Media Text : Successful stories require actions which change the lives of the characters in the story. They also contain some sort of resolution, where that change is registered, and which creates a new balance for the characters involved. Remember that narratives are not just those we encounter in fiction. Even news stories, advertisements and documentaries also have a constructed narrative which must be interpreted.
    When unpacking a narrative in order to find its meaning, there are a series of codes and conventions that need to be considered. When we look at a narrative we examine the conventions of :Genre/Character/Form/Time
    Narrative Structure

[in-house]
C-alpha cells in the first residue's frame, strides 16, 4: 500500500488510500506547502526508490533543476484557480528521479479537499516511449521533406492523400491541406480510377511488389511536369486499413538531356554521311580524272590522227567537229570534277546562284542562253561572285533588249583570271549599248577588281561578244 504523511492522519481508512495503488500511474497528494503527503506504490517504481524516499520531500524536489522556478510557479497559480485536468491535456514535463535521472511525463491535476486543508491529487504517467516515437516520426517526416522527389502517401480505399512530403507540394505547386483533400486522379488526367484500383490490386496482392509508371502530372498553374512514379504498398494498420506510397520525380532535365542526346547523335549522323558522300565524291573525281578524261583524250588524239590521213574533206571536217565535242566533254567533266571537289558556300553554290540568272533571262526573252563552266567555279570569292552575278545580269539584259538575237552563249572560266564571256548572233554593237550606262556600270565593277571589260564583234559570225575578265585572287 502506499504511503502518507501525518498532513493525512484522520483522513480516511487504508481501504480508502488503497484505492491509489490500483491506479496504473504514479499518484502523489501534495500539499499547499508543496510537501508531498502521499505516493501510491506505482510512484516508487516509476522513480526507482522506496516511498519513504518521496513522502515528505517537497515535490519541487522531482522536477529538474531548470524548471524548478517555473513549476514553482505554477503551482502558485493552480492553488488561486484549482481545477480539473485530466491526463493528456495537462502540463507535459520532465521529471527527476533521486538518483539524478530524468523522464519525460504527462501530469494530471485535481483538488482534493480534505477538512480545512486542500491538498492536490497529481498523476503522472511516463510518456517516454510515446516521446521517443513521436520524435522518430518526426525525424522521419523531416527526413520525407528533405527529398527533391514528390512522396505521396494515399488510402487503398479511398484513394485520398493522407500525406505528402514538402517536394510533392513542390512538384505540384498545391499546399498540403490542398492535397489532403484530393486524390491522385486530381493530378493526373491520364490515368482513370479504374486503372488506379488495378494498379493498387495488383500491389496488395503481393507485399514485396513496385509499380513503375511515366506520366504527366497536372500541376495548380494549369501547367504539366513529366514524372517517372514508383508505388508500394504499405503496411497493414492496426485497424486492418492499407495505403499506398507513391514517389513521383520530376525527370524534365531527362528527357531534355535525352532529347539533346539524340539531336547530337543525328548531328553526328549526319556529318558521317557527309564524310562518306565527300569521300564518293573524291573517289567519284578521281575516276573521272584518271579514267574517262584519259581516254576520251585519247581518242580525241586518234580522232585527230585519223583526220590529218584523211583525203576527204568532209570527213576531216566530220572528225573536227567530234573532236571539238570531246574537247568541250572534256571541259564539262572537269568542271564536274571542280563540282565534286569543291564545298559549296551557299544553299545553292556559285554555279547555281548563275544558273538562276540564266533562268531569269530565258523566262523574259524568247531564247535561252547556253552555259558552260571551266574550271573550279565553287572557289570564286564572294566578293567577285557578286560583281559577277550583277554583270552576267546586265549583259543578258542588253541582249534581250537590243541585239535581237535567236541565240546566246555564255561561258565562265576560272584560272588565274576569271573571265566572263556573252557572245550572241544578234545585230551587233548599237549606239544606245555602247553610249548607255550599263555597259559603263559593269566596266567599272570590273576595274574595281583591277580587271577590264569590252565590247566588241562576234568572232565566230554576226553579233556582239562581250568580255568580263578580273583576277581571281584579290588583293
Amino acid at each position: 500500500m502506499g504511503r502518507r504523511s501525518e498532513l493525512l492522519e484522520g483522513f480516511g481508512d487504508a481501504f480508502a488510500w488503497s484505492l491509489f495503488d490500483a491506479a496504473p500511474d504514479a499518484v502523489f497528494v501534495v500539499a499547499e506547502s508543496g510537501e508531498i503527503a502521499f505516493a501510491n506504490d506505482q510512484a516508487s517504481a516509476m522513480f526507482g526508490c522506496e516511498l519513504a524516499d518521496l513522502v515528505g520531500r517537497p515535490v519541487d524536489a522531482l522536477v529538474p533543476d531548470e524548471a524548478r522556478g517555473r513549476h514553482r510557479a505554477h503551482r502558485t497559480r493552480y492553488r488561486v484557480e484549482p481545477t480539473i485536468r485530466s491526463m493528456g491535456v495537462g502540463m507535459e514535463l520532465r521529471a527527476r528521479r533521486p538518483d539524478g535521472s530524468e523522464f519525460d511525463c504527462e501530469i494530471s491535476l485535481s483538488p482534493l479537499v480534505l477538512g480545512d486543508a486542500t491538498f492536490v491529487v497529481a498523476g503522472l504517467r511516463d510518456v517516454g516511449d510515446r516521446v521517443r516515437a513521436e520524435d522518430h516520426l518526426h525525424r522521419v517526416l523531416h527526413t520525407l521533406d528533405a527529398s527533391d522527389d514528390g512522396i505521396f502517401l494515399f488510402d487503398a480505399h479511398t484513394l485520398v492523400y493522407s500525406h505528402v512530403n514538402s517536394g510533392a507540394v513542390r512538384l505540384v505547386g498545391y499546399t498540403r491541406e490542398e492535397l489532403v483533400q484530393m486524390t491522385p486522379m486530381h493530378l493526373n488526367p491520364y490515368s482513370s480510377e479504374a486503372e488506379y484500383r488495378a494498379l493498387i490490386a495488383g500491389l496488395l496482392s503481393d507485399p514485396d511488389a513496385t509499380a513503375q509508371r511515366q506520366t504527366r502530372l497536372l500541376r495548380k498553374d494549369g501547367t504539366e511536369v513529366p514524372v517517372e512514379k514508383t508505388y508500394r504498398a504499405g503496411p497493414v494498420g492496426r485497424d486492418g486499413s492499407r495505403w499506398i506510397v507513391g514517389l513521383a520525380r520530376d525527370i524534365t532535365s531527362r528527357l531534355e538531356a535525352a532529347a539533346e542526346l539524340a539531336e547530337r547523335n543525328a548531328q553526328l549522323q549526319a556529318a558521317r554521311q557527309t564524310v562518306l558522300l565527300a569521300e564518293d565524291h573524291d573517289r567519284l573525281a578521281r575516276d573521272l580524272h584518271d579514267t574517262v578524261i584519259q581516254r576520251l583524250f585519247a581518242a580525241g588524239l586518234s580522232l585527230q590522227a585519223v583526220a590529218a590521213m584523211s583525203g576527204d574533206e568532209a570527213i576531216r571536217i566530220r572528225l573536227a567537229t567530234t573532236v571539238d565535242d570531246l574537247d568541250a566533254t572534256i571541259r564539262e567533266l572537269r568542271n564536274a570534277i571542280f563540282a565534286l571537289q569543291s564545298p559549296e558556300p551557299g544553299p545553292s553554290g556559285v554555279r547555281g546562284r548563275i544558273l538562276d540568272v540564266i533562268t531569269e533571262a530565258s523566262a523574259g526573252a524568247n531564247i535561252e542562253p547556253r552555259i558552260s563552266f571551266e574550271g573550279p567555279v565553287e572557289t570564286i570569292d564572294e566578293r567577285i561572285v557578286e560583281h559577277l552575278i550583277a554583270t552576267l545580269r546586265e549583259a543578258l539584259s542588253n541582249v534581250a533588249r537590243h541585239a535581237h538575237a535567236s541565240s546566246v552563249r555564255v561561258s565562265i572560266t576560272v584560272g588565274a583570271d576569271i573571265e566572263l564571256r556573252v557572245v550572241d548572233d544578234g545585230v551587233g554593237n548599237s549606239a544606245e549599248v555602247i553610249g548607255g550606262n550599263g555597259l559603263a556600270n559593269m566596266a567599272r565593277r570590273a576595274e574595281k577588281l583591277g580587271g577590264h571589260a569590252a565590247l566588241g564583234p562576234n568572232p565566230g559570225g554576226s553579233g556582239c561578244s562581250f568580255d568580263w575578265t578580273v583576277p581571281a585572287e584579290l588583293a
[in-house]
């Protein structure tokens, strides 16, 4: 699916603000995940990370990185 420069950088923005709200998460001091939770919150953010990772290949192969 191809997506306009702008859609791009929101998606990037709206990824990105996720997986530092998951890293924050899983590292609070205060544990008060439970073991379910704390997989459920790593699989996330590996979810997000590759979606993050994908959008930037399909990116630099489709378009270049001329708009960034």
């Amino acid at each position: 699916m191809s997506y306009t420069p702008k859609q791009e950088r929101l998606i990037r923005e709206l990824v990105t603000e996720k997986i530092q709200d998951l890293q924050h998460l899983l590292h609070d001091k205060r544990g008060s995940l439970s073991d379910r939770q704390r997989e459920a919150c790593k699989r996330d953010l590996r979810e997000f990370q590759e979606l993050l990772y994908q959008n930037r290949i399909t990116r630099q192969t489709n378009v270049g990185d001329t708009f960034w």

There are many different ways of breaking down narrative structures:
    • Todorov, suggests narrative is simply equilibrium, disequilibrium and new equilibrium
    • Propp,  suggests characters and actions
    • Levi-Strauss, suggests constant creation of conflict/opposition propels narrative. Narrative can only end on a resolution of conflict. opposition can be visual or conceptual. Binary Oppositions
  • Representation
    All media texts are re-presentations of reality. This means that they are intentionally composed, lit, written, framed, cropped, captioned, branded, targeted and censored by their producers, and that they are entirely artificial versions of the reality we perceive around us
    When studying the media it is vital to remember this - every media form, from a home video to a glossy magazine, is a representation of someone's concept of existence, codified into a series of signs and symbols which can be read by an audience. However, it is important to note that without the media, our perception of reality would be very limited, and that we, as an audience, need these artificial texts to mediate our view of the world, in other words we need the media to make sense of reality